Famed for its football team and music scene, which has produced the likes of The Smiths and Oasis, this centre for sports and the arts is a down-to-earth and friendly city. The so-called Capital of the North has overcome industrial decline, bombing (in WWII and by the IRA) to become a confident and cosmopolitan city of well over two million. It is well served by a bus and light rail network. Top attractions include the Lowry art complex, arcade Affleck's Palace and Canal Street gay village.
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  • Liverpool
    Liverpool's fortunes have historically been tied to shipping. But imports and exports like sugar, spice and tobacco pale in comparison with Liverpool's most famous export of all — The Beatles. Relive the hysteria at The Beatles Story Experience, and check out Paul's childhood home, but also leave time for exploring Liverpool Cathedral and the Walker Art Gallery.
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  • Edinburgh
    Edinburgh is Scotland’s capital city, renowned for its heritage, culture and festivals. Take a long walk around the centre to explore the World Heritage Sites of the Old Town and New Town, as well as all the area’s museums and galleries. Then stop for a delicious meal made from fresh Scottish produce before heading out to take in one of Edinburgh’s many events — including the famous summer festivals of culture, or the Winter Festivals of music, light and ceilidhs.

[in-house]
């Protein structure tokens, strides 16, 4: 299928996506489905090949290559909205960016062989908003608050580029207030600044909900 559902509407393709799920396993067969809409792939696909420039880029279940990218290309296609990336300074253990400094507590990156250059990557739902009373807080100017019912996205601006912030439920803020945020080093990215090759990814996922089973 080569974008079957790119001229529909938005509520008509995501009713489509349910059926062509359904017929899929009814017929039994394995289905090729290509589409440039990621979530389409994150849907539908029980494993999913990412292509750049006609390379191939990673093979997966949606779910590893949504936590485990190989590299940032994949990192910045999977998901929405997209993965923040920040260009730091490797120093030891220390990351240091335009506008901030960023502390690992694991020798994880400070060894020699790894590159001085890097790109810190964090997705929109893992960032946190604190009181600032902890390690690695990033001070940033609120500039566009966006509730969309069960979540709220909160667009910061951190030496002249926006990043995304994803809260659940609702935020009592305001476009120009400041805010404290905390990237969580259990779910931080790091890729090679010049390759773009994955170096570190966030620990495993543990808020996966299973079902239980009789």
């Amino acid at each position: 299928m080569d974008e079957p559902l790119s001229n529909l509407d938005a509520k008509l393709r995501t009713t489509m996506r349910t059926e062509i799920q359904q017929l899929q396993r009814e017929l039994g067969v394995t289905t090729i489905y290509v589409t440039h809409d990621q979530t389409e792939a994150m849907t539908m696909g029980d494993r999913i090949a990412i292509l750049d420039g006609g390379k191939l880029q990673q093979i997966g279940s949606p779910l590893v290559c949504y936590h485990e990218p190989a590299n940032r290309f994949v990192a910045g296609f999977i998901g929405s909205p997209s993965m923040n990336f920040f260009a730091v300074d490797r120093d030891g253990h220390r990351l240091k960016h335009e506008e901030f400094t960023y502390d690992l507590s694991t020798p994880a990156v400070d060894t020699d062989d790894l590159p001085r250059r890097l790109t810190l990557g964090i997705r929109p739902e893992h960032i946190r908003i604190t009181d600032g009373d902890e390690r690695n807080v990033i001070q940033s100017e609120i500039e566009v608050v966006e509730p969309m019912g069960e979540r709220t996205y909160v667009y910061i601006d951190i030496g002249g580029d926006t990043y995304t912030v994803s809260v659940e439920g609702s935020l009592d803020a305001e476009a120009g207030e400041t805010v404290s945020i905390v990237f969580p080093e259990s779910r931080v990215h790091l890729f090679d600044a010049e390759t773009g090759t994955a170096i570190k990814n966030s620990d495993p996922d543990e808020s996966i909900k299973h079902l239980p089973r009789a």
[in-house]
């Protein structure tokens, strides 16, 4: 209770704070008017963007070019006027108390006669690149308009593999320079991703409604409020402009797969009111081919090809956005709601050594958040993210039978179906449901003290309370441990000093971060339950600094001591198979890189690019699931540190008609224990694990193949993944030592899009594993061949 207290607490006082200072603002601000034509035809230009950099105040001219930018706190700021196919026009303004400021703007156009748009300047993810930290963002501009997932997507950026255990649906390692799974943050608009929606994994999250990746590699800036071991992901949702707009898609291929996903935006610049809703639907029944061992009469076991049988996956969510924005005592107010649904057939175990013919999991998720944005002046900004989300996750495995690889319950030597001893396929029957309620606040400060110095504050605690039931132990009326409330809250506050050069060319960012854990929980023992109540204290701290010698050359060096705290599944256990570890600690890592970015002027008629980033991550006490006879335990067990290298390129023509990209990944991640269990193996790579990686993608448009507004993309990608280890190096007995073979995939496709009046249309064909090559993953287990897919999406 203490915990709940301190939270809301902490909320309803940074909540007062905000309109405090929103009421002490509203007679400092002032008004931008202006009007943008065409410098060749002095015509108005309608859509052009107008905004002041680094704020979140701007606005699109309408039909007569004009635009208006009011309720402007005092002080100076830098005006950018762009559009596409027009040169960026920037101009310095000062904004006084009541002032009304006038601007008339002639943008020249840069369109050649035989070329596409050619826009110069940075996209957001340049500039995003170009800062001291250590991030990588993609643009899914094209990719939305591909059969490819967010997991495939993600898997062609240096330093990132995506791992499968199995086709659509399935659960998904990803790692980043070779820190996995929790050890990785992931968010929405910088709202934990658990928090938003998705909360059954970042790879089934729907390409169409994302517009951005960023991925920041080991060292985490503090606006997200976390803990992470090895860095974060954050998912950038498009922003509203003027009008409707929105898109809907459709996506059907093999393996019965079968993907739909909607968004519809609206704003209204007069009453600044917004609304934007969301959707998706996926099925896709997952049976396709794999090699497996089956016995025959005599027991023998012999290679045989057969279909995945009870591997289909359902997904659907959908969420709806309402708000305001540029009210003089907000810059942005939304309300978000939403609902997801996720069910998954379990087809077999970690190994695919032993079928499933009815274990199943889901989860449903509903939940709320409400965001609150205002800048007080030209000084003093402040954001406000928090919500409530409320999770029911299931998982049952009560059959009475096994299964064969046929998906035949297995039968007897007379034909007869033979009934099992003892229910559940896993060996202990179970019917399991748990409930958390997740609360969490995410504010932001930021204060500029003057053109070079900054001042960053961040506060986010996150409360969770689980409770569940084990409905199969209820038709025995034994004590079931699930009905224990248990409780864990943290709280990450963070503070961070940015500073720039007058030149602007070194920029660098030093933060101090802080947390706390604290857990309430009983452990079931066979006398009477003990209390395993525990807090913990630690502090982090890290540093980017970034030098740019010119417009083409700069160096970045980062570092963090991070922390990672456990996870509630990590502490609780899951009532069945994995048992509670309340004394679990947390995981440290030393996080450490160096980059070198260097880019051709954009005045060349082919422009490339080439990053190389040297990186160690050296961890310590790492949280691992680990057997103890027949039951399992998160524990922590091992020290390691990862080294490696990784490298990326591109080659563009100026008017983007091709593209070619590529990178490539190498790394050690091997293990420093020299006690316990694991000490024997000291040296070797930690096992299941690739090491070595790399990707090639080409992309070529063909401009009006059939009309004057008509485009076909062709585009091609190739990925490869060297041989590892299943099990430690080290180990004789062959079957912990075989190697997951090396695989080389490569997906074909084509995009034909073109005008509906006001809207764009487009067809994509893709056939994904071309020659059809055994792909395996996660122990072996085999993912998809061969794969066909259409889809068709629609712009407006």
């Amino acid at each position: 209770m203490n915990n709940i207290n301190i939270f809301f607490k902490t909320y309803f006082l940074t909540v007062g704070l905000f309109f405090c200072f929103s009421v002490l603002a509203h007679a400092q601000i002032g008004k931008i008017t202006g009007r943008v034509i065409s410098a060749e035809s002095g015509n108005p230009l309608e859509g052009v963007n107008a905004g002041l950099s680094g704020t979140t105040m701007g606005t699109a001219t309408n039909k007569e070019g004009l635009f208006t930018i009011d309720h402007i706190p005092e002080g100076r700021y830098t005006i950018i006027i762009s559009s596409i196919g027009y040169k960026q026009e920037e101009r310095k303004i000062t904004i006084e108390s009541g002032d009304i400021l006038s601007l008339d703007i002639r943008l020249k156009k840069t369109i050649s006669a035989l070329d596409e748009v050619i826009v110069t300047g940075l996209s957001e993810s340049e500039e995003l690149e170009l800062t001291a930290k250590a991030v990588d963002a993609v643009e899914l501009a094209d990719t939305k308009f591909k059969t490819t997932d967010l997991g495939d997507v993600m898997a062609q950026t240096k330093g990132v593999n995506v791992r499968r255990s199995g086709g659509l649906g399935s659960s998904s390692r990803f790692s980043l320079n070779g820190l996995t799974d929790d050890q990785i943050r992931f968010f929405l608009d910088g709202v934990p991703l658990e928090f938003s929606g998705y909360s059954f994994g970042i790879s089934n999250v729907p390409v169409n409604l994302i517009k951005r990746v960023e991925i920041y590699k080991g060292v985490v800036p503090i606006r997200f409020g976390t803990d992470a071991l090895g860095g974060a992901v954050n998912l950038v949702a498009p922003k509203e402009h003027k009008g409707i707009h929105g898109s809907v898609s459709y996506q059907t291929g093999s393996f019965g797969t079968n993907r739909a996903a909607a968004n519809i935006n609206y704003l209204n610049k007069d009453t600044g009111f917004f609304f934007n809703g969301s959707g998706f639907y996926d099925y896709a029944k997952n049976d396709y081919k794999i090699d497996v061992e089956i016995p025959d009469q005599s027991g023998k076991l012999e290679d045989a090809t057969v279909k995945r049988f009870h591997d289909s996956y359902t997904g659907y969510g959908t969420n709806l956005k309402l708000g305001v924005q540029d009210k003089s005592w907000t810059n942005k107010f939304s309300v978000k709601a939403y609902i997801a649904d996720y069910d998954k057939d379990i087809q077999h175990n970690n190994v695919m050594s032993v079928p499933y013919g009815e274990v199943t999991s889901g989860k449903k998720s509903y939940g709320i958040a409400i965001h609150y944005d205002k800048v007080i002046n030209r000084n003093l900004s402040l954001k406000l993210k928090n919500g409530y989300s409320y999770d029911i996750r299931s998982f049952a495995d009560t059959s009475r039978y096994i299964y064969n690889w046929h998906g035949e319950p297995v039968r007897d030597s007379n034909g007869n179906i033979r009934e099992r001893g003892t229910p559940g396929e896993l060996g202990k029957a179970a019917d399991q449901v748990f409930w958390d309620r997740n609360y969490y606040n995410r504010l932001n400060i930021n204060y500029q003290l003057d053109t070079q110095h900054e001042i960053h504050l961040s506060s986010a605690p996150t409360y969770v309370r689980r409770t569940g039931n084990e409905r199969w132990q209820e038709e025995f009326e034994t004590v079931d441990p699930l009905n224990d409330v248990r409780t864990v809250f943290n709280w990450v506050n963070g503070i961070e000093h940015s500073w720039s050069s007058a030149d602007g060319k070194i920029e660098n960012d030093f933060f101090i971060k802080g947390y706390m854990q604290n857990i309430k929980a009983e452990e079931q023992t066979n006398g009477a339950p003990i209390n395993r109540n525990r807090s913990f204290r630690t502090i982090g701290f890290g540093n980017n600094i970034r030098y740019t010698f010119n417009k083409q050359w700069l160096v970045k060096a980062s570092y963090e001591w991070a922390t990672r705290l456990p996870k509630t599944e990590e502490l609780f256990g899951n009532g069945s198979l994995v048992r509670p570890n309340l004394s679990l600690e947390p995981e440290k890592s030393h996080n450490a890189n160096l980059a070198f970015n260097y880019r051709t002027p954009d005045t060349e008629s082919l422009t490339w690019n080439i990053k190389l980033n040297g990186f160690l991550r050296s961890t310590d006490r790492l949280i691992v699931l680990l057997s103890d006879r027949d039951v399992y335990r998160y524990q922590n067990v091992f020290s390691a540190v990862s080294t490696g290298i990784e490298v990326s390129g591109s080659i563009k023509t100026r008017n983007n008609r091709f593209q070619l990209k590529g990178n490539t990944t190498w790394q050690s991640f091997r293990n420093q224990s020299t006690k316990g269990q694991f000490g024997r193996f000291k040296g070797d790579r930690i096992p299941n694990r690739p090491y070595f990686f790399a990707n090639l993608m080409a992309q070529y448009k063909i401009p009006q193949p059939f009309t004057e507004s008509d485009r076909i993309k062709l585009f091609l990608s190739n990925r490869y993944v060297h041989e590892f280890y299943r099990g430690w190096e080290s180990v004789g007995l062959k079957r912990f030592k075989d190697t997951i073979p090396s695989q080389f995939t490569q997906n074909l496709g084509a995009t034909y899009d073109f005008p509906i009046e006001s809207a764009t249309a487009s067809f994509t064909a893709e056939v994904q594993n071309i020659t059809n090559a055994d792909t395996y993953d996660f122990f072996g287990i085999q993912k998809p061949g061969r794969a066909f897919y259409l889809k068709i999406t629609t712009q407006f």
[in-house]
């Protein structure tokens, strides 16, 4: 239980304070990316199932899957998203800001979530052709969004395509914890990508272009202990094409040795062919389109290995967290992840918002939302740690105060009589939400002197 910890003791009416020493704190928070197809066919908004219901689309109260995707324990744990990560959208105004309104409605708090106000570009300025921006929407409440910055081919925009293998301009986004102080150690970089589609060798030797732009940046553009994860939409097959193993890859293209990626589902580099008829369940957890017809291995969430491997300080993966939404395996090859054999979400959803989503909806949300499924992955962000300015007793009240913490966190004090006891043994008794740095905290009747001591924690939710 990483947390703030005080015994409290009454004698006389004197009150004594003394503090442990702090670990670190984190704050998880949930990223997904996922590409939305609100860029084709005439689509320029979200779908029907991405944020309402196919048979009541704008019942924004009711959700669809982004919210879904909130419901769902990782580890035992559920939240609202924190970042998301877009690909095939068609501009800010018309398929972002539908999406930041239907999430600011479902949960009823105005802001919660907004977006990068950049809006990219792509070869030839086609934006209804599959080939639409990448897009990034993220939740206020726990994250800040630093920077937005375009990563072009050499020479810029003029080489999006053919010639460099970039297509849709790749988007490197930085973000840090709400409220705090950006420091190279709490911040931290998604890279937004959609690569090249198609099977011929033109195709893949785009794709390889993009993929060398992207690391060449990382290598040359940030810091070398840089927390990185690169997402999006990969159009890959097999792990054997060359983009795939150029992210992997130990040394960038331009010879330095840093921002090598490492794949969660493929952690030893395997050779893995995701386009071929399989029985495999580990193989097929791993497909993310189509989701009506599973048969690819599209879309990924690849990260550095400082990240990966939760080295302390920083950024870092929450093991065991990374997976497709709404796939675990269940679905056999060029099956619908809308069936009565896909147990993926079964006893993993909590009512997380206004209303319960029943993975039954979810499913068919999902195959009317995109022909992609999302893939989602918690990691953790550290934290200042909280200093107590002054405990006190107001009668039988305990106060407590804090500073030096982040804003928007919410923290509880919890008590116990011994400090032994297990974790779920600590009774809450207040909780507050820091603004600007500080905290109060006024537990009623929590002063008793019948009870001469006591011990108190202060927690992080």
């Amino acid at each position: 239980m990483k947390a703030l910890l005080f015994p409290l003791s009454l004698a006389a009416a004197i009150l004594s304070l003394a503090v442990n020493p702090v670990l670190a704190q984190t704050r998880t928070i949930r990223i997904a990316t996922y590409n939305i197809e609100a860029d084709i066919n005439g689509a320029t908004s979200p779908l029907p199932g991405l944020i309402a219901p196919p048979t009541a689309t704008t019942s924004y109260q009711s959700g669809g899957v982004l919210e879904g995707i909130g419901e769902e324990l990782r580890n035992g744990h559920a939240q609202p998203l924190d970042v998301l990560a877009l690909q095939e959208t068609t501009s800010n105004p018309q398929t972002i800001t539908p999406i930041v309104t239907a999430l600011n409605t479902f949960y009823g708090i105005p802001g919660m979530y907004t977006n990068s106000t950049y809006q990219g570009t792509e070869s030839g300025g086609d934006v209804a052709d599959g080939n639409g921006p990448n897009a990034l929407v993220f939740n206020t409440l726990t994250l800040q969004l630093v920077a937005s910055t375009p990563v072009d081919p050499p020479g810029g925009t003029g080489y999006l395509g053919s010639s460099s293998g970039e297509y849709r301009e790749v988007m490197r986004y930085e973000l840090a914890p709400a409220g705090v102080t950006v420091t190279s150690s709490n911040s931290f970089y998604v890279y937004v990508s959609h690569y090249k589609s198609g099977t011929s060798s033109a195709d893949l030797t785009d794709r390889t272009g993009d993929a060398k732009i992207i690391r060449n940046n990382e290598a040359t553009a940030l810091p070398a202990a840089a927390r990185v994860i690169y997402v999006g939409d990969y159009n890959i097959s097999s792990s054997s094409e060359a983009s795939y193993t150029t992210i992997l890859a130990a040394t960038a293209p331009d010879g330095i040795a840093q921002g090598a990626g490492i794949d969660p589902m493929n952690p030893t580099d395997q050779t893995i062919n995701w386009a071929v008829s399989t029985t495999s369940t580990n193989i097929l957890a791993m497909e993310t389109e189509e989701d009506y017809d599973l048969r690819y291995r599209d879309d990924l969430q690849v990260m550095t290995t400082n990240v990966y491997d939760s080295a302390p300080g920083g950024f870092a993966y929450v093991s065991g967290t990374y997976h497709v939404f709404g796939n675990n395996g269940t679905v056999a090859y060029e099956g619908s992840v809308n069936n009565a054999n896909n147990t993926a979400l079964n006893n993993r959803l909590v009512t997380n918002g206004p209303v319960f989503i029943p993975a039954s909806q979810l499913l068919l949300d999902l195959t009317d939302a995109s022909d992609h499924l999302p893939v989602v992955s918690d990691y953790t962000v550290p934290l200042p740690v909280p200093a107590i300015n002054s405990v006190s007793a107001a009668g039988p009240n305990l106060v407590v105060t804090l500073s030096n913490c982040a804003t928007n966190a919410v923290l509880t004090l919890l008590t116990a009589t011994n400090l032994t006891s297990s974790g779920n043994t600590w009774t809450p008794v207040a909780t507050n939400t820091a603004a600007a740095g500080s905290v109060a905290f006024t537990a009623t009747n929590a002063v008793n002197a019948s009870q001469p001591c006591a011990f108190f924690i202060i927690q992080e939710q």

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  • London
    From Shoreditch’s swaggering style to Camden’s punky vibe and chic Portobello Road, London is many worlds in one. The city’s energy means that no two days are the same. Explore royal or historic sites, tick off landmarks from your bucket list, eat and drink in exclusive Michelin-starred restaurants, enjoy a pint in a traditional pub, or get lost down winding cobbled streets and see what you stumble across – when it comes to London, the possibilities are endless.
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  • Rome
    It’s nicknamed the Eternal City for a reason. In Rome, you can drink from a street fountain fed by an ancient aqueduct. Or see the same profile on a statue in the Capitoline Museum and the guy making your cappuccino. (Which, of course, you know never to order after 11 am.) Rome is also a city of contrasts—what other place on earth could be home to both the Vatican and La Dolce Vita?
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  • Lisbon